Keep children away from technology with a superhero complex
Researchers proved kids are more focused when dressing as Batman
The children, ages four to six, were given a tedious task and asked to continue with it for 10 minutes. However, they were told if they wanted to quit the task they could play games on a tablet in the next room.
All of the young participants were split into three groups that had a different way of thinking about themselves during the task. The first group was told to think about their personal thoughts and feelings as they navigated the boring project, asking questions such as "Am I working hard?" The second group was told to look at themselves in the third person, for example, they would ask themselves "Is Jason working hard?" The third group, however, got to pick a hero of theirs such as Batman, Bob the Builder, Rapunzel, and Dora the Explorer. They even got to dress up as the character and think, "Is Batman working hard?"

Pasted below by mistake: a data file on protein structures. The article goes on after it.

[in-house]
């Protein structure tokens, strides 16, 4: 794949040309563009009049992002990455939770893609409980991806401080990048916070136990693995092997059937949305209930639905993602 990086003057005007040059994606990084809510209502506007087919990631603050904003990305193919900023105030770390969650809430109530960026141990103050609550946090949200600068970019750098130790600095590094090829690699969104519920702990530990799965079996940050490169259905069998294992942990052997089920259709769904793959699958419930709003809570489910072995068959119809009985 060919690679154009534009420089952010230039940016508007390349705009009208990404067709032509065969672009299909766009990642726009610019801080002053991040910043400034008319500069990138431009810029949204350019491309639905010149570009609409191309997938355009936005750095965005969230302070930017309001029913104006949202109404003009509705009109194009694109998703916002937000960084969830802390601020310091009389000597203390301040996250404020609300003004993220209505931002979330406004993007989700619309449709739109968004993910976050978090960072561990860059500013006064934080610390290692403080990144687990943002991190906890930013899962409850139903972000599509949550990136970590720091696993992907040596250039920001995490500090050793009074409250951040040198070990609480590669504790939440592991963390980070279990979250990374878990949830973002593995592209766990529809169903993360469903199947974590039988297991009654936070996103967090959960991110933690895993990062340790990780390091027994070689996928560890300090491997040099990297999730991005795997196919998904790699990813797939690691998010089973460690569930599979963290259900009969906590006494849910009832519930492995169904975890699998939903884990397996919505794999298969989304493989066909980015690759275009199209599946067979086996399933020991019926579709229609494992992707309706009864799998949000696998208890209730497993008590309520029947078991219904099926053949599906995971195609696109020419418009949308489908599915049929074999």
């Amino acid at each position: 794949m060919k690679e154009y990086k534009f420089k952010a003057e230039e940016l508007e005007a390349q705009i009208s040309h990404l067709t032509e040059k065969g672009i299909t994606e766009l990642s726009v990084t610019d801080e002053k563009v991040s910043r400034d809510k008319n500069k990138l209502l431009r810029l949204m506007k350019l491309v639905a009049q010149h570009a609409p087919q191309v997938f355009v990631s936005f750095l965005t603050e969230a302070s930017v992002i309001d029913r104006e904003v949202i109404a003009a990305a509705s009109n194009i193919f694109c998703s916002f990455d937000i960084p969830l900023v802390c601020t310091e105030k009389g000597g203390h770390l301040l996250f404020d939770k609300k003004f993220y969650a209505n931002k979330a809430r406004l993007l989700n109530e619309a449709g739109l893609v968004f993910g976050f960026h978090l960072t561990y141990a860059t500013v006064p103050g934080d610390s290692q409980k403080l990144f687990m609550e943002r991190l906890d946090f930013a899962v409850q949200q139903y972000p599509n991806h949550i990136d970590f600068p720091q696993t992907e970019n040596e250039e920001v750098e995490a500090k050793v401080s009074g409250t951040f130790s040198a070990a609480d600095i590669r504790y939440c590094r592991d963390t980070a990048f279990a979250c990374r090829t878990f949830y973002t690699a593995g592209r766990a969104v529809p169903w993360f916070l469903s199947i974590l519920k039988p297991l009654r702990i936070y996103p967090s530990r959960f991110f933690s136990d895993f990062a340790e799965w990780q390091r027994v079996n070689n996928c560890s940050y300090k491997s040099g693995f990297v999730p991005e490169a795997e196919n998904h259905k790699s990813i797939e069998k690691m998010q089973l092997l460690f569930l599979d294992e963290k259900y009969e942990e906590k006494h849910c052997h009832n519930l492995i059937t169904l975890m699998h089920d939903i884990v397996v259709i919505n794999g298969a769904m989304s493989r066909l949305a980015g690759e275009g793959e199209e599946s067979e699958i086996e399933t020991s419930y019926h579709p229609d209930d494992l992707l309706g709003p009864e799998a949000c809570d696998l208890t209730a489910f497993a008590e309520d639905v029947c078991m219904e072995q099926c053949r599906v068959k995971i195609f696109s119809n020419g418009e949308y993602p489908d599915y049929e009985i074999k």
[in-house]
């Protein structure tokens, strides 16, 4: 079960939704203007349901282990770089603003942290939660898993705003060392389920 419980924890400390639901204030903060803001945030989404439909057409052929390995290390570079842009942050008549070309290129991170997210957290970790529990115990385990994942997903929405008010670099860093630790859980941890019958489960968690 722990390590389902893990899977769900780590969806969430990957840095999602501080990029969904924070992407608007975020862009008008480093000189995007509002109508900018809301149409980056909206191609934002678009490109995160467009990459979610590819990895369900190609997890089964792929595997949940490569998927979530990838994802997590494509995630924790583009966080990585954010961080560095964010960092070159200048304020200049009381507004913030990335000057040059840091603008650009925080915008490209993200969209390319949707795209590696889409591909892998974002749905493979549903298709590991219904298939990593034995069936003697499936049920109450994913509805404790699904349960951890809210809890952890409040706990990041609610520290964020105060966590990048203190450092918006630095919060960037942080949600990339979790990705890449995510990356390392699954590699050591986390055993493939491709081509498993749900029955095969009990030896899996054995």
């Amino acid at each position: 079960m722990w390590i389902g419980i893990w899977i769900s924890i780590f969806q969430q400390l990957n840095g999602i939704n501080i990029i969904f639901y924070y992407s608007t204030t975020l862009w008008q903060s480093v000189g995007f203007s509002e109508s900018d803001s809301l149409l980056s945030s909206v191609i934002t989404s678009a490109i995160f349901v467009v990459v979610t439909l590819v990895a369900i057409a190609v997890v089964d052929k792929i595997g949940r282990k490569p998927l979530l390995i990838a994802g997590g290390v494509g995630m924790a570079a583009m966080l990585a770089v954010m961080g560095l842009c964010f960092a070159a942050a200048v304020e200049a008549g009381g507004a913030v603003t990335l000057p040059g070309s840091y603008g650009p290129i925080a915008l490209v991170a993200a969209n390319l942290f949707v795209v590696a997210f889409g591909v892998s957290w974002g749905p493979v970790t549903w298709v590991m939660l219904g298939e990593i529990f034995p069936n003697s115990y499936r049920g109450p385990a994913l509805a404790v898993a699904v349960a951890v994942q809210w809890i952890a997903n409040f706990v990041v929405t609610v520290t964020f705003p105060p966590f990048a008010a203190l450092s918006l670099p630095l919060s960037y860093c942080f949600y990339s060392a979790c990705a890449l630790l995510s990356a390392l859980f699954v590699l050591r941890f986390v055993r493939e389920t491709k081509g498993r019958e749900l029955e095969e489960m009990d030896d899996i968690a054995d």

The results of the study showed that while all children are drawn tablets like a moth to the flame, the ones who were thinking of themselves as superheroes or characters worked much longer.
“Children who were asked to reflect on the task as if they were another person were less likely to indulge in immediate gratification and more likely to work toward a relatively long-term goal,” the authors wrote according to the World Economic Forum.
Ready for school, Batman?
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